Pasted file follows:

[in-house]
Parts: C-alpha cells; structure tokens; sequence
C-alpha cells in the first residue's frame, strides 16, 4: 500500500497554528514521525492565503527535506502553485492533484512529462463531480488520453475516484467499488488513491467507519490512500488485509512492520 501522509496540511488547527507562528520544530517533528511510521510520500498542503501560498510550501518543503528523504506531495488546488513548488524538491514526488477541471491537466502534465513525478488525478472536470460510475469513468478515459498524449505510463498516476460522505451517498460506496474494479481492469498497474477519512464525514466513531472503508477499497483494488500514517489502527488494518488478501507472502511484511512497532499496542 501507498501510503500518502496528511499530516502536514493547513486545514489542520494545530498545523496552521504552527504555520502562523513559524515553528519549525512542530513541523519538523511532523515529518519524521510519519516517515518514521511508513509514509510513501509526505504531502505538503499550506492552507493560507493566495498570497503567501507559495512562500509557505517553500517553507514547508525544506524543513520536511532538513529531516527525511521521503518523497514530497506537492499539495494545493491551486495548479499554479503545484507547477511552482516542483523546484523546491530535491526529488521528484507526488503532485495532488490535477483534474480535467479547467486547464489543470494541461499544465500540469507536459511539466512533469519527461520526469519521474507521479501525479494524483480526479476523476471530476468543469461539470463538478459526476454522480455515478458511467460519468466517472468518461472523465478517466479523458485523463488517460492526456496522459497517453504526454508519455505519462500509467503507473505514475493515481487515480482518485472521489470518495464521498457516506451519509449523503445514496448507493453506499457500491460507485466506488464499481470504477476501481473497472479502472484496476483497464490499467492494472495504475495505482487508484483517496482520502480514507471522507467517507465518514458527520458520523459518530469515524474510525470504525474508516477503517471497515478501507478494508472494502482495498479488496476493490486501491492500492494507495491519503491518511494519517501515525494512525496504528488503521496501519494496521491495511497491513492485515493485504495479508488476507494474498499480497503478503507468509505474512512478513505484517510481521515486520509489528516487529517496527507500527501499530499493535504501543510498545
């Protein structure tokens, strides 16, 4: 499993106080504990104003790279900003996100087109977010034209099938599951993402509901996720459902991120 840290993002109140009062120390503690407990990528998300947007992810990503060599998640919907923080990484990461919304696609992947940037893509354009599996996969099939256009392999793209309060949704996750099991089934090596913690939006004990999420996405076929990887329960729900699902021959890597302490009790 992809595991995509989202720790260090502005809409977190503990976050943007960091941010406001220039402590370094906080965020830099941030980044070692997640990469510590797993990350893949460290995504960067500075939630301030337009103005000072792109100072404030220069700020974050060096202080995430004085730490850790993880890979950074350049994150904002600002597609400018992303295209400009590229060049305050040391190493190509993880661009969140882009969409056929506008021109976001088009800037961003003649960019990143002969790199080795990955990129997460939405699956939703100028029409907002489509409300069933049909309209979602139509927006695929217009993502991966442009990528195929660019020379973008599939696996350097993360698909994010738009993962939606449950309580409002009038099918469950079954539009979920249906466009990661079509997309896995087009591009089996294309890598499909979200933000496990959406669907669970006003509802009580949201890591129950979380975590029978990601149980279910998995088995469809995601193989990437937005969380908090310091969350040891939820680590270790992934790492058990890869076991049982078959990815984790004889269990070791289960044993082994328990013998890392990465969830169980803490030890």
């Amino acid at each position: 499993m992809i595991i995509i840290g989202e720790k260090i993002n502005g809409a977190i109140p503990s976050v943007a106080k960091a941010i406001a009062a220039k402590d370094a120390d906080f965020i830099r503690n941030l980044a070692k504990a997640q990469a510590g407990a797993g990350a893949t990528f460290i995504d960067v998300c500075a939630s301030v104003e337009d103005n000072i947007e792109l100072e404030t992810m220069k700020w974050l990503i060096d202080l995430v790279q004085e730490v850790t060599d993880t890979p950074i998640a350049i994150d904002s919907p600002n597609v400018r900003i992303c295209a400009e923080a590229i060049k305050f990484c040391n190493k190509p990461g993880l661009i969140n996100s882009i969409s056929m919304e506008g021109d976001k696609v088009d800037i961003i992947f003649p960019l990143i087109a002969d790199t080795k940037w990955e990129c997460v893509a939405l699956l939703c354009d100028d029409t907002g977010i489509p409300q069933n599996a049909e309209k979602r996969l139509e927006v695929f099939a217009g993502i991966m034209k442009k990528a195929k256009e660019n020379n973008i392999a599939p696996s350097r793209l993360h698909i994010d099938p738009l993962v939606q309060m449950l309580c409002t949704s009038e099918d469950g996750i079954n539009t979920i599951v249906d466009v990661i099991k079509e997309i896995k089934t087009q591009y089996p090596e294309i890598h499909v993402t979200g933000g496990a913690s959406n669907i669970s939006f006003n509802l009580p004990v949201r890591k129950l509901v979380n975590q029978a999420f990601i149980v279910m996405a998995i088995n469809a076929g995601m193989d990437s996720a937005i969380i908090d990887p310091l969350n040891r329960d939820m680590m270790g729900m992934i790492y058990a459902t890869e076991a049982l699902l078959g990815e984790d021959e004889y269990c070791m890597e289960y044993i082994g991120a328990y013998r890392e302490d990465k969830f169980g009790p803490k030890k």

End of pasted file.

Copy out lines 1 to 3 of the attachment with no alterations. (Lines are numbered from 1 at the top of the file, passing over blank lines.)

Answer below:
[in-house]
Parts: C-alpha cells; structure tokens; sequence
C-alpha cells in the first residue's frame, strides 16, 4: 500500500497554528514521525492565503527535506502553485492533484512529462463531480488520453475516484467499488488513491467507519490512500488485509512492520 501522509496540511488547527507562528520544530517533528511510521510520500498542503501560498510550501518543503528523504506531495488546488513548488524538491514526488477541471491537466502534465513525478488525478472536470460510475469513468478515459498524449505510463498516476460522505451517498460506496474494479481492469498497474477519512464525514466513531472503508477499497483494488500514517489502527488494518488478501507472502511484511512497532499496542 501507498501510503500518502496528511499530516502536514493547513486545514489542520494545530498545523496552521504552527504555520502562523513559524515553528519549525512542530513541523519538523511532523515529518519524521510519519516517515518514521511508513509514509510513501509526505504531502505538503499550506492552507493560507493566495498570497503567501507559495512562500509557505517553500517553507514547508525544506524543513520536511532538513529531516527525511521521503518523497514530497506537492499539495494545493491551486495548479499554479503545484507547477511552482516542483523546484523546491530535491526529488521528484507526488503532485495532488490535477483534474480535467479547467486547464489543470494541461499544465500540469507536459511539466512533469519527461520526469519521474507521479501525479494524483480526479476523476471530476468543469461539470463538478459526476454522480455515478458511467460519468466517472468518461472523465478517466479523458485523463488517460492526456496522459497517453504526454508519455505519462500509467503507473505514475493515481487515480482518485472521489470518495464521498457516506451519509449523503445514496448507493453506499457500491460507485466506488464499481470504477476501481473497472479502472484496476483497464490499467492494472495504475495505482487508484483517496482520502480514507471522507467517507465518514458527520458520523459518530469515524474510525470504525474508516477503517471497515478501507478494508472494502482495498479488496476493490486501491492500492494507495491519503491518511494519517501515525494512525496504528488503521496501519494496521491495511497491513492485515493485504495479508488476507494474498499480497503478503507468509505474512512478513505484517510481521515486520509489528516487529517496527507500527501499530499493535504501543510498545